The features of the invention believed to be novel are set forth with particularity in the appended claims. The invention itself, however, both as to organization and method of operation, together with further objects, may best be understood by reference to the following description taken in conjunction with the accompanying drawing in which:
FIG. 1 is a block diagram of a first embodiment of a magnetic resonance (MR) imaging system according to the present invention.
FIG. 2 is a block diagram of a second embodiment of a magnetic resonance (MR) imaging system according to the present invention.
FIG. 3 is an enlarged view of the focussed energy transducer, tracking unit, and and partial MR imaging system of FIG. 1.
FIG. 4 is an enlarged view of the focussed energy transducer, of FIGS. 1 and 2.
A block diagram of the manually positioned focussed energy system guided by medical imaging of the present invention is shown in FIG. 1. In the preferred embodiment, a magnetic resonance (MR) imaging system is employed for medical imaging. A patient 10 is positioned within an open main magnet of the MR imaging system, having two superconducting rings 2, 4, is arranged as a modified "Helmholtz pair" which provides a static, spatially homogeneous magnetic field over an imaging volume between the rings. The spacing between the rings is slightly different from that of a "Helmholtz pair" in order to elongate the imaging volume, and is therefore termed a "modified Helmholtz pair". A gradient amplifier 50 provides power to a plurality of gradient coil sets located within rings 2, 4, each producing a magnetic field gradient in a specified direction. An RF transmitter 60, supplies the necessary power to RF coils to nutate nuclear spins within a patient in the imaging volume. The gradient coil sets within rings 2, 4 produce magnetic field gradients over the imaging volume without restricting access to the imaging volume, or the patient within the imaging volume.
In FIG. 1, a physician manually positions a hand-held energy transducer capable of concentrating energy on a remote focal point within the patient. Tissue in a patient can be selectively destroyed by localized heating without affecting the surrounding healthy tissue. This is disclosed in the aforementioned U.S. patent application Ser. No. 07/751,259, Cline, et al, filed Aug. 29, 1991. Energy transducer 73 may be a focussed ultrasound transducer.
The position and orientation of the energy transducer are tracked by a tracking unit 71. In the preferred embodiment, a set of infrared cameras act as a tracking unit 71 (this was manufactured by the PIXSYS corporation) and tracks the positions of two light emitting diodes (LEDs) (shown as 81 on FIG. 3) attached to the hand-held energy transducer 73. A physician locates energy transducer 73 at an approximate region of patient 10. The tracking unit 71 determines the position of the LEDs on energy transducer 73, and calculates a direction in which transducer 73 is pointing and its location. Knowing the focal length of ultrasound transducer 73, the tracking unit 71 may also calculate the position of the focal point. The physician then may trigger an image to be acquired with a device such as a footswitch 79 through a controller 75.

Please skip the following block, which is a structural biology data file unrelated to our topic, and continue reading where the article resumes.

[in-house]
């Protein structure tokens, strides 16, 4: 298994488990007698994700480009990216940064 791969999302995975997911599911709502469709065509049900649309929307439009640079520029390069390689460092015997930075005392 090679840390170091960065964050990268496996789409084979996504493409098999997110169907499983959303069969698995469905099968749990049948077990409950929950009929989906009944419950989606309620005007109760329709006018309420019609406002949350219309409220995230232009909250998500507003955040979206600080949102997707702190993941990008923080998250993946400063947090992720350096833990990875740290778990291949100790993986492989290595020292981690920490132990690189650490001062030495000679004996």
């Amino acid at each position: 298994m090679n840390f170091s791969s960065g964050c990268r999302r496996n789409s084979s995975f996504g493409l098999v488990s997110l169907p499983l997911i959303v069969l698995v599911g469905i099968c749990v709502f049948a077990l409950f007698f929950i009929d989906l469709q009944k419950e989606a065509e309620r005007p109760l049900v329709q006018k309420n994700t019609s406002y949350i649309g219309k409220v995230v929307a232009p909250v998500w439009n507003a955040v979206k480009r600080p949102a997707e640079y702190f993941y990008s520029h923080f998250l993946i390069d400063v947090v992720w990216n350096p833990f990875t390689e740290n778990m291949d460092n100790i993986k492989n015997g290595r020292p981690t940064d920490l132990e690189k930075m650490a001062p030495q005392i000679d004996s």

Controller 75 receives the location and orientation of energy transducer 73 from tracking unit 71 and provides this information to general purpose computer 100 which activates a pulse sequencer 105. Pulse sequencer 105 controls the timing and activation of gradient amplifier 50 and RF transmitter 60 to produce magnetic field gradients and RF radiation which cause an MR response signal to be emitted by tissue of patient 10 near energy transducer 73.
A receiver 90 receives the emitted MR response signal from the patient 10, and provides this signal to a reconstruction unit 95. Reconstruction unit 95 produces data for an MR image of patient 10. The image data is provided to general purpose computer 100 which displays an MR image on operator's console 101. General purpose computer 100 also provides the data to a scan convertor 103 which changes the format of the signal and provides it to a display means 110. A superposition device 94, coupled to tracking unit 71, general purpose computer 77 and display device 110, receives the position and orientation of energy transducer 73, and the field of view and image plane information from general purpose computer 100 and superimposes a symbol representing the location and position of energy transducer 73 on image of display means 110 to aid the physician in interactively positioning the energy transducer before energizing the energy transducer. This allows accurate positioning without the consequence of heating or destroying healthy tissue. When properly positioned, power is provided by a transducer power unit 65 which may be controlled by general purpose computer 100.
Display device 110 should be visible to the physician. Due to the large magnetic fields employed by MR imaging, a display means near the physician would have to be a liquid crystal display. Also since there is substantial RF radiation, it should be enclosed in a suitable RF shielding to minimize RF interference.